Preparing the Next Generation of Highly Skilled Engineers and Researchers
The Department of Electrical and Computer Engineering’s (ECE) graduate program is a dynamic and thriving center of world-recognized research in a wide range of areas. The department has strong ties to local industry and the world-famous hospitals and medical centers of Boston and is involved in many joint research projects with them.
With four NSF- and DHS-funded research centers and over 20 industrial partners, faculty and students are actively conducting cutting-edge research in areas such as computer vision; pattern recognition and machine learning; brain-computer interface; power systems and power electronics; underwater communication networks and signal processing; robotics; information theory; communications, control, and signal processing; RF, electromagnetics, optics, and magnetic materials; micro/nanomechanical structures and advanced nanomaterials; power-first system/computer architecture; internet-of-things; ultra-low power biomedical and neural circuits and systems.
ECE’s graduate program educates MS and PhD students with deep fundamental and practical knowledge in the various disciplines of electrical and computer engineering by offering a strong curriculum and providing opportunities for research in these disciplines. The department educates the next generation of highly skilled engineers and researchers with necessary skills to address the future needs of industry, government, and humanity.
Northeastern ECE faculty and graduate students conduct world-class research at the forefront of electrical and computer engineering. ECE is home to experts in a variety of disciplines, including:
- Information infrastructure and security
- Health and biomedical applications of electrical engineering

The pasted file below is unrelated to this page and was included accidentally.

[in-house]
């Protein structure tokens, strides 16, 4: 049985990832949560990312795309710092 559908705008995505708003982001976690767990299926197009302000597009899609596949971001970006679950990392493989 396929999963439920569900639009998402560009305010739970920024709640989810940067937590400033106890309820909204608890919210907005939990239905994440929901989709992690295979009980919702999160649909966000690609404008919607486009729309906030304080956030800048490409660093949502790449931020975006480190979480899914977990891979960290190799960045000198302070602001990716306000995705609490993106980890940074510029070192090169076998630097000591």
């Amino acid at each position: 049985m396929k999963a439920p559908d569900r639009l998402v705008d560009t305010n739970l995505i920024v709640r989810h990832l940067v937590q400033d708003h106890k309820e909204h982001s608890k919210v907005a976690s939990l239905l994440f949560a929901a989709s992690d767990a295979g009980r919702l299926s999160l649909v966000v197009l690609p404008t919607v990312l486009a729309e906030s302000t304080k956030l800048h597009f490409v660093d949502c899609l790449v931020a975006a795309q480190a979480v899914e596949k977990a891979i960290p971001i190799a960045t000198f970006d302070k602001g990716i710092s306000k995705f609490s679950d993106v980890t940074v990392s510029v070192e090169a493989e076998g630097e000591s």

- Brain-computer interface
- Smart grids; sustainable energy
- Nanotechnology and nanomaterials
- Wireless communications
- Signal processing
- MEMS and materials
- Computer architecture
- High-performance computing
Northeastern ECE is the host or major partner in nine state-of-the-art research centers. Three of these centers are funded by the National Science Foundation and one by the Department of Homeland Security.
Northeastern ECE’s PhD students produce cutting-edge research that result in presentations at prestigious conferences and publication in high-impact professional journals. The majority of PhD students receive financial support in the form of research assistantships, teaching assistantships, or department fellowships.
ECE faculty and graduate students are deeply connected with the intellectual community of Boston and Cambridge. Our department features numerous collaborations with top-tier institutions, including:
- Harvard University
- Massachusetts General Hospital (Harvard teaching hospital)
- Brigham and Women’s Hospital (Harvard teaching hospital)
- Harvard Medical School
- Draper Laboratory
- Dana Farber Cancer Research Institute
- Memorial Sloan Kettering Cancer Center (New York, NY)
ECE faculty receive research funding from a wide variety federal agencies and sources, including:
Northeastern’s world-renowned cooperative education program is available for graduate students in both the master’s and PhD programs.
Students participating in this invaluable program are placed with a 4, 6, or 8-month co-op employment opportunity. Co-op faculty help prepare students and match them with paid positions that allow them to use their current skills and develop valuable industrial experience in their areas of expertise, while helping to fund their education.
The top-tier experiential learning program at Northeastern has forged strong relationships with employers both locally and nationally. These extensive connections provide invaluable opportunities for ECE students and alumni alike.
ECE has several fellowships available for outstanding PhD students and we award over 10 of these each year to admitted students. These include Distinguished Dean’s Fellowships, Dean’s Fellowships, and Chair’s Fellowships. The Dean’s Fellowships are awarded to incoming students to immediately join a faculty member’s research group (the student and faculty member will have been been in communication during the application process), while Chair’s Fellowships are awarded to students who have not yet identified an advisor, with the requirement that they join a faculty member’s research group by the end of the first academic year.
Visit the Graduate School of Engineering to learn about more opportunities.